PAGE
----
5: "What research on the development of creoles can contribute to
genetic linguistics."

Further evidence of the complexity is provided by structural variation
even among creoles that have evolved from the same European language.
One of the reasons is that the nature of the feature pool (both in
terms of the features coexisting in the relation characterized as
"competition" and the statistical strength of the variants) varied from
one ecology to another. This observation applies to all cases involving
contact of separate languages or just dialects of the same language.
Any exception? None that can conceivably be invoked, unless differences
among idiolects, however minor (but they can also be large!), are
dismissed. But the restructuring equation certainly also allows the
selection of non-congruent features into the emergent variety (Section
5.2.4). This has been true of the evolution of Latin into the Romance
languages, the diversification of Proto-Bantu into several new
languages (one cannot easily dismiss the influence of Pygmy and Xhoisan
languages), and I doubt very much that it was not the equally true of
the speciation of Indo-European languages. The evidence is obvious from
more recent evolution such as Irish English or the early emergence of
English from the contact of its Germanic ancestors both among
themselves and with Celtic languages of England. There is no particular
reason why a book that professes that all languages are mixed to some
extent (19) and argues that creoles have developed by the same
restructuring processes as noncreole languages would preclude such a
regular phenomenon from the development of creoles!

I did not invoke the Founder Principle to totally discard substrate
influence. I invoked it because structures of creoles have typically
been compared with those of the standard varieties of the European
languages from which they evolved. (In The ecology of language
evolution, I have focused on those varieties that evolved from contacts
of nonstandard varieties of European languages with non-European
languages. I find the extension of the term creole to other cases
rather problematic.)

European settlement colonies were founded by proletarian European
populations that spoke nonstandard vernaculars. Non-European slaves and
indentured servants worked side by side with European indentured
servants who also spoke either the same nonstandard vernaculars or
xenolectal varieties thereof. (The picture is ironically reminiscent of
the spread of scholastic varieties of, for instance, English across the
world since the late 19th century largely through nonnative speakers
and its subsequent indigenization.)

Focusing on those nonstandard varieties gives us a more accurate window
into the development of Creoles than the traditional practice has been
able to. There is no particular reason why the progressive construction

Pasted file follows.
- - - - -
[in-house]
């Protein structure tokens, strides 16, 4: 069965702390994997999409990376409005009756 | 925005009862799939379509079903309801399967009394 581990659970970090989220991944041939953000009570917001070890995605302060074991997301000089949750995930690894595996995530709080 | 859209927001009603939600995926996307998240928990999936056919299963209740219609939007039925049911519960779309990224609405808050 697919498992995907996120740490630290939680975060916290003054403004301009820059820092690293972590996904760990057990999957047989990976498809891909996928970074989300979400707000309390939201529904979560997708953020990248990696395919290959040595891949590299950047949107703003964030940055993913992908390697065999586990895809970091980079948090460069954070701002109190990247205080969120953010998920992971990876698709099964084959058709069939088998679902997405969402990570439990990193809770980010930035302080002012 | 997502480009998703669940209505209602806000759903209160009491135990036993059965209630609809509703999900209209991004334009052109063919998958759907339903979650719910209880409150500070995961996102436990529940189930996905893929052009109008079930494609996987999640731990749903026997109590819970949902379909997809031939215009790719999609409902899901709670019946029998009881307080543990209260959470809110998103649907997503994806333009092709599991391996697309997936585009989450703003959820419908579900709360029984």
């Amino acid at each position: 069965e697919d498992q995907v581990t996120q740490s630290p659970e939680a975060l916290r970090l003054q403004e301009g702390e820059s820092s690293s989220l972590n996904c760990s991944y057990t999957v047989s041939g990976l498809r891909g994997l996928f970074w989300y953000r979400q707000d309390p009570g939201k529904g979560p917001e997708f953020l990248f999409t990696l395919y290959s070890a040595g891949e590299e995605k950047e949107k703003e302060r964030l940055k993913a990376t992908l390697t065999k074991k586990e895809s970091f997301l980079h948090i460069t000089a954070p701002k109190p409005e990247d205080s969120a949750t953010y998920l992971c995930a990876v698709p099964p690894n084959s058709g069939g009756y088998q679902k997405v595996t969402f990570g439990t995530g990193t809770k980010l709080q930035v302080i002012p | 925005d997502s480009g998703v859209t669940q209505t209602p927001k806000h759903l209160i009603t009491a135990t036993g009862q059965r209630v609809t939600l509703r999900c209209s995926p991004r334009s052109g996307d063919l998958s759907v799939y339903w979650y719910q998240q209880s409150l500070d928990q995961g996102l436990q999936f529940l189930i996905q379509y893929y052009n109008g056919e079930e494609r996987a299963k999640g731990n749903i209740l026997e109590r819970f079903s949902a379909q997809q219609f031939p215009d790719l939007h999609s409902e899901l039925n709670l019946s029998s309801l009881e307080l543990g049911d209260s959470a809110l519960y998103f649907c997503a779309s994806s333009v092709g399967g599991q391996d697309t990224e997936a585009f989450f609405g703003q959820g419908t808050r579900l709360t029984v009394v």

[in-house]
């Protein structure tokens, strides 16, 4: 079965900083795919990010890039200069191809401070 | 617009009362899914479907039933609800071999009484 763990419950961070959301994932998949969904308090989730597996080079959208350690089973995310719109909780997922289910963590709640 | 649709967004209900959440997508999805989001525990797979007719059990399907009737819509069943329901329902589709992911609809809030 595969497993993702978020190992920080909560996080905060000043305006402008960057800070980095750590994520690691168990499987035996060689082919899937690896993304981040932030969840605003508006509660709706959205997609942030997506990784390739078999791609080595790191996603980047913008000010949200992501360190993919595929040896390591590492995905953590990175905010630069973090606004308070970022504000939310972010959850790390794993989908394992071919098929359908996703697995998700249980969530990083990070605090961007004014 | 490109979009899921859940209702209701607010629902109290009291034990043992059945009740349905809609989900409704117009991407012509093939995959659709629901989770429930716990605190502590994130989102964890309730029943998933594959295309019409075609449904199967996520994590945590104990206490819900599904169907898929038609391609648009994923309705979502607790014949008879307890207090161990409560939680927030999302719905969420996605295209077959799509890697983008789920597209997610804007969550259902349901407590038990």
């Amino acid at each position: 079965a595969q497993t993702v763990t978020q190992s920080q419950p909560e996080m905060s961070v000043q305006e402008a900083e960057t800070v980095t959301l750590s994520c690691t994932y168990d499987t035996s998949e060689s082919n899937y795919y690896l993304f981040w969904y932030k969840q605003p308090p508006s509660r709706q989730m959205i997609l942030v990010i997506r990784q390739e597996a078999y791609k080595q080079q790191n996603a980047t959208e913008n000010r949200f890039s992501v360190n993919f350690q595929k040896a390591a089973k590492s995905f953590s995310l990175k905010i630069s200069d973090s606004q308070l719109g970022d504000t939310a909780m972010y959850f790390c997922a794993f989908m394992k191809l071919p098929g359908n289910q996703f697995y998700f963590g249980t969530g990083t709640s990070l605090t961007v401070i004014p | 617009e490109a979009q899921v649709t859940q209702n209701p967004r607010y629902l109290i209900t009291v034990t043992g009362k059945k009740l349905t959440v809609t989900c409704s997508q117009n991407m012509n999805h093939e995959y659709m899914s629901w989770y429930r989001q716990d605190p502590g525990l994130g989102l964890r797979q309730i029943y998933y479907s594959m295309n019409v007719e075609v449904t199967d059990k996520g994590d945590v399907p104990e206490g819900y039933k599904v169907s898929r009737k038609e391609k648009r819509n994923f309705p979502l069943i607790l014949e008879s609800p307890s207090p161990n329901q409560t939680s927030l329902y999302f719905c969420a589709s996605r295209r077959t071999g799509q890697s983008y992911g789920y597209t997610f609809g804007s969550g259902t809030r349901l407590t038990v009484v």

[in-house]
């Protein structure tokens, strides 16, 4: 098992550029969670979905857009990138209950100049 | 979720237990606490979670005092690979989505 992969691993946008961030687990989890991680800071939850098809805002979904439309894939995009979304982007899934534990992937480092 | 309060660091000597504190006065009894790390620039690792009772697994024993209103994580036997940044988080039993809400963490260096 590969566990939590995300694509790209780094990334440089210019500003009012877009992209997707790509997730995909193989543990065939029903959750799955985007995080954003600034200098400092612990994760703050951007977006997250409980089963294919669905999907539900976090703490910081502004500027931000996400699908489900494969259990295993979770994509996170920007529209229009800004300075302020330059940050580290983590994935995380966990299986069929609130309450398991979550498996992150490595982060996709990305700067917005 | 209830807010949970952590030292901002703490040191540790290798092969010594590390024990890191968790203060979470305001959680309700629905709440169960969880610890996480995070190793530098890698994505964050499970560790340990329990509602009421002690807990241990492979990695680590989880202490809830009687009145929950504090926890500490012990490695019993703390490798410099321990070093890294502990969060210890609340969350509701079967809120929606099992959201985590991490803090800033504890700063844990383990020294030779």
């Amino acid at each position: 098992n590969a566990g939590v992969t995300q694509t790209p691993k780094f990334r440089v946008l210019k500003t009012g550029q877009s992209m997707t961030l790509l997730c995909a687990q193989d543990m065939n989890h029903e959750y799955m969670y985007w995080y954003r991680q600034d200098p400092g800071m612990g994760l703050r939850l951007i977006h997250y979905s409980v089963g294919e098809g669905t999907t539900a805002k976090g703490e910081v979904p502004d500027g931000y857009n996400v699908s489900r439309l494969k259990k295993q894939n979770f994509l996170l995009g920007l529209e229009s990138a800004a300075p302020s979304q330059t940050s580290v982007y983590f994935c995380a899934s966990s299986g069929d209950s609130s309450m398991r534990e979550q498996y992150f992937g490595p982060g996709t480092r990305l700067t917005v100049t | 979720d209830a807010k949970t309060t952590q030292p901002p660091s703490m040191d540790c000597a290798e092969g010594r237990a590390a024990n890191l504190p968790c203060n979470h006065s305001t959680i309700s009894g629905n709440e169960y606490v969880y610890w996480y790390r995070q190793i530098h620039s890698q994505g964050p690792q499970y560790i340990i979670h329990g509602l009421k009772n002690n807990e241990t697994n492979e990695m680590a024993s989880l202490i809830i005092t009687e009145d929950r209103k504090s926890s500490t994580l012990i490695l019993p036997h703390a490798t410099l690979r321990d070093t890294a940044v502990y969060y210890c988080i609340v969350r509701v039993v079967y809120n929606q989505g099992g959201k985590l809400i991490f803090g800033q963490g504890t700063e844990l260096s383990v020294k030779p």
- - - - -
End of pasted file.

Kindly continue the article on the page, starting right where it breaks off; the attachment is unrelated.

in Haitian Creole with preverbal ap(e) should be attributed
(exclusively) to African substrate influence when several of the
relevant African languages do not even have a similar construction and
when there is evidence of such a construction in le fran´┐Żais populaire
(nonstandard French). As matter of fact, from the approach I have
adopted arises an interesting question: When and how did the local
acrolects with which the basilects have been compared emerge?
Unfortunately I do not address this question in my book. Nonetheless,
it is important because standard varieties played a marginal role, if
any at all, in the development of Creoles, particularly when these are
equated with basilectal varieties. Comparisons of creole structures
with their standard counterparts have been a waste of time and energy
with respect to highlighting differences and similarities between the
ways Creoles and their noncreole counterparts have developed (e.g.,
Gullah, on the one hand, and Old Amish English or Appalachian English,
on the other).

Whatever the situation may be, my ecological approach (which is an
elaboration of the complementary hypothesis I proposed in Mufwene
1986), does certainly not rule out the interesting cases adduced by MB.
I never argue against substrate influence (a normal and common
phenomenon in language evolution, as acknowledged above). I argue
against substratist accounts which claim either that Creoles' grammars
(with a possessive indeed) have their origins (largely) in the grammars
of substrate languages or that they are relexifications of particular
substrate languages. I do this also against universalist accounts that
invoke children as dei ex machina to invent new languages almost ex
nihilo. As much as I have been misidentified as a superstratist, I have
just intended to remind fellow researchers that one cannot ignore the
important role of the specific language varieties that were targeted by
those who were shifting from their respective native languages, knew
that the target language differed structurally from theirs, and they
had to learn them to the best of their abilities. They wound up
producing divergent vernaculars despite this effort. Substrate
influence consists of unwitting transfers into the target language of